Japanese startup makes baby carrier-style sling for 'Love Robots'

Fittings open on Saturday, to make it easier to take motorized pals with you wherever you go


Japanese startup Groove X will on Saturday stage fittings for a wearable sling - somewhat akin to baby carriers - designed to let owners of "Love Robots" more easily carry the machines wherever they go.

The robots in question are called LOVOTs – a name that combines the words Love and Robot to reflect the creations' intended role as an object of domestic affection for residents of Japan that fancy cuddling up to a furry machine. LOVOTs roll around on wheels and have a cylindrical object on their head containing a camera and other sensors.

The fitting session will take place in the newly expanded LOVOT Studio – a store in downtown Tokyo that this week opened a space in which LOVOT owners can congregate, with their robots, to enjoy each other's company among like-minded friends.

Love robot baby carrier

The LOVOT sling

Fittings for the wearable sling are part of the opening festivities for the expanded LOVOT Studio. At the time of writing, all 20 fitting slots have been filled. The product will later go on sale to the general public, with assurances that heat and friction have been considered to ensure a comfortable wearing experience.

The LOVOT was announced in 2018 and went on sale in 2020. Groove X has stated the machine's design "makes people truly happy by its innocent character and charming gestures that feels satisfying to cuddle" and "gently stirs people's feelings and fills them with happiness [and] draws out their capacity to love and gives them the energy to face their tomorrows."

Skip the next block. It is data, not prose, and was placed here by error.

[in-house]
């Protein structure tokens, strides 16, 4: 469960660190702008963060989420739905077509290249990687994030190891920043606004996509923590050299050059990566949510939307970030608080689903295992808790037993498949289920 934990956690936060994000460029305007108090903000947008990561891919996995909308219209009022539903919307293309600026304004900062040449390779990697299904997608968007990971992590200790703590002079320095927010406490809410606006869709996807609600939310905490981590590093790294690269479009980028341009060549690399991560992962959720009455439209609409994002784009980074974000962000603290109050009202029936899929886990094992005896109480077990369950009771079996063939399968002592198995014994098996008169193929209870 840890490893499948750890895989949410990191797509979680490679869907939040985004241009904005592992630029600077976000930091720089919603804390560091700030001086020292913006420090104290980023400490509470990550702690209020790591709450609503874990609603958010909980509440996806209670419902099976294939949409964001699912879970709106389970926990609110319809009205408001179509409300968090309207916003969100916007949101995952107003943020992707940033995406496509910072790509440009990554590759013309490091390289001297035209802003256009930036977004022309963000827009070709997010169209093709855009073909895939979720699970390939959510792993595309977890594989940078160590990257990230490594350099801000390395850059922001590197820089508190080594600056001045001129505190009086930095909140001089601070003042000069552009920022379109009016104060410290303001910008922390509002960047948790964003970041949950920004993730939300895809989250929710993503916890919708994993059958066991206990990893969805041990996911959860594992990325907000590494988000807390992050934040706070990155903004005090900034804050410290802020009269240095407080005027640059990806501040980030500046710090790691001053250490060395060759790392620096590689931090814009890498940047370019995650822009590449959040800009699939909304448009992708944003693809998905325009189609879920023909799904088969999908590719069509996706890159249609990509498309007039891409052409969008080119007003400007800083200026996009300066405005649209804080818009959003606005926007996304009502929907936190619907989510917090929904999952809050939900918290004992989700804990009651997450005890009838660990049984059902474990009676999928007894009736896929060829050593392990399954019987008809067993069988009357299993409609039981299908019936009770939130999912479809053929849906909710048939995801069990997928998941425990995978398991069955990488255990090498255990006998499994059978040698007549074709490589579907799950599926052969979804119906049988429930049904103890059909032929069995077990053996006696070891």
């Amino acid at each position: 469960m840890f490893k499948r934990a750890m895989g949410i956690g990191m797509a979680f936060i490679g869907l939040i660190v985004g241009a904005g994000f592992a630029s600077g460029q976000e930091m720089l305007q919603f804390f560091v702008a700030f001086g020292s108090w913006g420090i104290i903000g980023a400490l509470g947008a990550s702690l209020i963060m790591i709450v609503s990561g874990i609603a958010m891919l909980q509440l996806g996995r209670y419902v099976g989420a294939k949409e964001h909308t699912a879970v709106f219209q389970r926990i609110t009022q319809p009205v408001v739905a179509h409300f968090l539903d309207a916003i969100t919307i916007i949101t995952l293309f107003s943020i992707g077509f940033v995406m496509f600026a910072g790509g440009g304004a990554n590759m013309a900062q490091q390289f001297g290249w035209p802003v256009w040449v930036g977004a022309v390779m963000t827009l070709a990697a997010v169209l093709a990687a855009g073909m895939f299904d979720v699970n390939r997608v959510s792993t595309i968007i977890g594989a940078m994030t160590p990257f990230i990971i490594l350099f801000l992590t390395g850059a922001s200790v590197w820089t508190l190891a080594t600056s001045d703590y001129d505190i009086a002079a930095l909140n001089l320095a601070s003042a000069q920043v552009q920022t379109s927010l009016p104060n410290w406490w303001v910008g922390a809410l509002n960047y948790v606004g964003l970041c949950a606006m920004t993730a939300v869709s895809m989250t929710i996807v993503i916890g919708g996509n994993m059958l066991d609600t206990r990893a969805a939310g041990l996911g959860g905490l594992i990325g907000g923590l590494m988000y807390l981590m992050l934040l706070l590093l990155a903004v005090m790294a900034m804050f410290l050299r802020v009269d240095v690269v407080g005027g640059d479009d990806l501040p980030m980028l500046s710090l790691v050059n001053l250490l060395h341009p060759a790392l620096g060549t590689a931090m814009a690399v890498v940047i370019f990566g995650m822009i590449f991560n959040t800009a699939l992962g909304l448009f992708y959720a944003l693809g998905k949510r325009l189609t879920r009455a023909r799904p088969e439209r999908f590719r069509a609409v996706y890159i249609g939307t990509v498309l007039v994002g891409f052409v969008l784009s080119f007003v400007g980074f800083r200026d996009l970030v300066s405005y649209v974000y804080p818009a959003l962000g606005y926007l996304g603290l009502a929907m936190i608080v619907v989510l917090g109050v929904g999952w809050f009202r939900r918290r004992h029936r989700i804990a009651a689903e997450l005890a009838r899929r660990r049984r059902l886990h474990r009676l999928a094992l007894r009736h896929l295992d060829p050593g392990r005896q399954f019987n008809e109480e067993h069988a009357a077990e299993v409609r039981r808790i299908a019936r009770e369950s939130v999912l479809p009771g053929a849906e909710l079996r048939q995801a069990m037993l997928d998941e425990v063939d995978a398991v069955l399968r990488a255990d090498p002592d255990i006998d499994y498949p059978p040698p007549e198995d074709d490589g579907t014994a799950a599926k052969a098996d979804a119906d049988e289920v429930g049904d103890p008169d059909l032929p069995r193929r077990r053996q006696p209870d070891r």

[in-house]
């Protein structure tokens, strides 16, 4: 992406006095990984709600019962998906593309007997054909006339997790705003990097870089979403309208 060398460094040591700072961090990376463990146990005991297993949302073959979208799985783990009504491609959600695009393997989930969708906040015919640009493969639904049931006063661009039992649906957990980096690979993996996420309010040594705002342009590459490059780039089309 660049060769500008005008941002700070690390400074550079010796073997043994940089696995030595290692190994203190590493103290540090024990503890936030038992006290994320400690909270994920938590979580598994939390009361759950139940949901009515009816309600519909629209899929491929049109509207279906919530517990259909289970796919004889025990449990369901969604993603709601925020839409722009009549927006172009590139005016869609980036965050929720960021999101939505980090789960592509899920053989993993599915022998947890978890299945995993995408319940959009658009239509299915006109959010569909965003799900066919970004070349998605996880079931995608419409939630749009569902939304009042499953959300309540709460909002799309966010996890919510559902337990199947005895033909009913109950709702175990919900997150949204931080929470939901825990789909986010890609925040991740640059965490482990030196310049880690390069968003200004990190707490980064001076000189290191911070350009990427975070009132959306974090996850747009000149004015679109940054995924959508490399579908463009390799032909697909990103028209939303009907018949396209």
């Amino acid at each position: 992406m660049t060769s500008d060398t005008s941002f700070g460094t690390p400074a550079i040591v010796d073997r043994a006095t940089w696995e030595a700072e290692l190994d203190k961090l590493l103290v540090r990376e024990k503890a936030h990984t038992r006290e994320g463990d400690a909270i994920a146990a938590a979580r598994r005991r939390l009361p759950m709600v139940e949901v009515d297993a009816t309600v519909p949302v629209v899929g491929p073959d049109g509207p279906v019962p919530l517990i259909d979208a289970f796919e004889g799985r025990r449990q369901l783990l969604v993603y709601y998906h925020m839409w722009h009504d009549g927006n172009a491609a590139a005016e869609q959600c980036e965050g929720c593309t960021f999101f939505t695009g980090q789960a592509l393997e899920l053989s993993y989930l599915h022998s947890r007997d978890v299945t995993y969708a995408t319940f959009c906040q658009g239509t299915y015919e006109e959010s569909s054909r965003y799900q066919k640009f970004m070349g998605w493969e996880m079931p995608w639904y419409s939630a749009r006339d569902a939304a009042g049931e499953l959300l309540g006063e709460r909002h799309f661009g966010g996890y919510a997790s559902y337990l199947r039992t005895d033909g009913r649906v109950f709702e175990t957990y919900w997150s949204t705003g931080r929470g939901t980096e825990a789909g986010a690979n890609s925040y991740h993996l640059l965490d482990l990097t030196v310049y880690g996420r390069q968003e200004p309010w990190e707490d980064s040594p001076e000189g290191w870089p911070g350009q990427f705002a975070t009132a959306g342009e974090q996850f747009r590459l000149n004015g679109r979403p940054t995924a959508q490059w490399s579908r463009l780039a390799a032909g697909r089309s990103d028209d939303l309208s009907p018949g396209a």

LOVOTs are only sold in Japan – either on subscription or outright from ¥283,000 ($2,300) for a pre-loved unit. Groove X also sells clothing and accessories for LOVOTs, with seasonal apparel regularly released and tie-ins such as a Hello Kitty collaboration offering owners the chance to build their ultimate kawaii dream robot companion.

Groove X says sales spiked during Japan's COVID-19 lockdowns, as locals looked for something to love while stuck inside. That mini-boom led to the expansion of the LOVOT Studio, as bot-owners felt ready to share their passion. ®

Broader topics

Narrower topics


Other stories you might like

Biting the hand that feeds IT © 1998–2022